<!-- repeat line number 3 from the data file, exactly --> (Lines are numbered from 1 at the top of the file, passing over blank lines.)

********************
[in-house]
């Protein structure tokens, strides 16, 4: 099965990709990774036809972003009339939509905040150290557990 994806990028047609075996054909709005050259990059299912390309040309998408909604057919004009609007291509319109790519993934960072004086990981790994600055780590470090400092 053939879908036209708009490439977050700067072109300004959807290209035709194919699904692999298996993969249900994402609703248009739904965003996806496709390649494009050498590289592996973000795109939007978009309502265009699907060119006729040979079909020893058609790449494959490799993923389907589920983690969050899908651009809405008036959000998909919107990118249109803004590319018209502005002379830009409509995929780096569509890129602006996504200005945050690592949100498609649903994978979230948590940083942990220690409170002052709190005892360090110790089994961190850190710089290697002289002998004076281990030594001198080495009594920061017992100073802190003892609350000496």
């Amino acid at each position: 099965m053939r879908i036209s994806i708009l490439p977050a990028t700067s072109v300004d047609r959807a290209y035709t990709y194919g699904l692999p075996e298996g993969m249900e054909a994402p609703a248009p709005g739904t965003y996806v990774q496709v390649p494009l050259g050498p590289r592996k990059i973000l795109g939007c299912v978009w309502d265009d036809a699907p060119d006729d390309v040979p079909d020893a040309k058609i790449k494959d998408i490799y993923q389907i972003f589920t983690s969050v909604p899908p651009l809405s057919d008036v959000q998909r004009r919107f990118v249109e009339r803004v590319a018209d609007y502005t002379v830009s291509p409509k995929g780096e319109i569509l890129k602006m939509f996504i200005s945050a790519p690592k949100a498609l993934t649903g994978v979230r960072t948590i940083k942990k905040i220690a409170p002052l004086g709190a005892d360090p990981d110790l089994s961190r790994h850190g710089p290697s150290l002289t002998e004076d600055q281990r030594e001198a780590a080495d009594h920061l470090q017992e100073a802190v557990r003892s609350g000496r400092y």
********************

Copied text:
């Amino acid at each position: 099965m053939r879908i036209s994806i708009l490439p977050a990028t700067s072109v300004d047609r959807a290209y035709t990709y194919g699904l692999p075996e298996g993969m249900e054909a994402p609703a248009p709005g739904t965003y996806v990774q496709v390649p494009l050259g050498p590289r592996k990059i973000l795109g939007c299912v978009w309502d265009d036809a699907p060119d006729d390309v040979p079909d020893a040309k058609i790449k494959d998408i490799y993923q389907i972003f589920t983690s969050v909604p899908p651009l809405s057919d008036v959000q998909r004009r919107f990118v249109e009339r803004v590319a018209d609007y502005t002379v830009s291509p409509k995929g780096e319109i569509l890129k602006m939509f996504i200005s945050a790519p690592k949100a498609l993934t649903g994978v979230r960072t948590i940083k942990k905040i220690a409170p002052l004086g709190a005892d360090p990981d110790l089994s961190r790994h850190g710089p290697s150290l002289t002998e004076d600055q281990r030594e001198a780590a080495d009594h920061l470090q017992e100073a802190v557990r003892s609350g000496r400092y």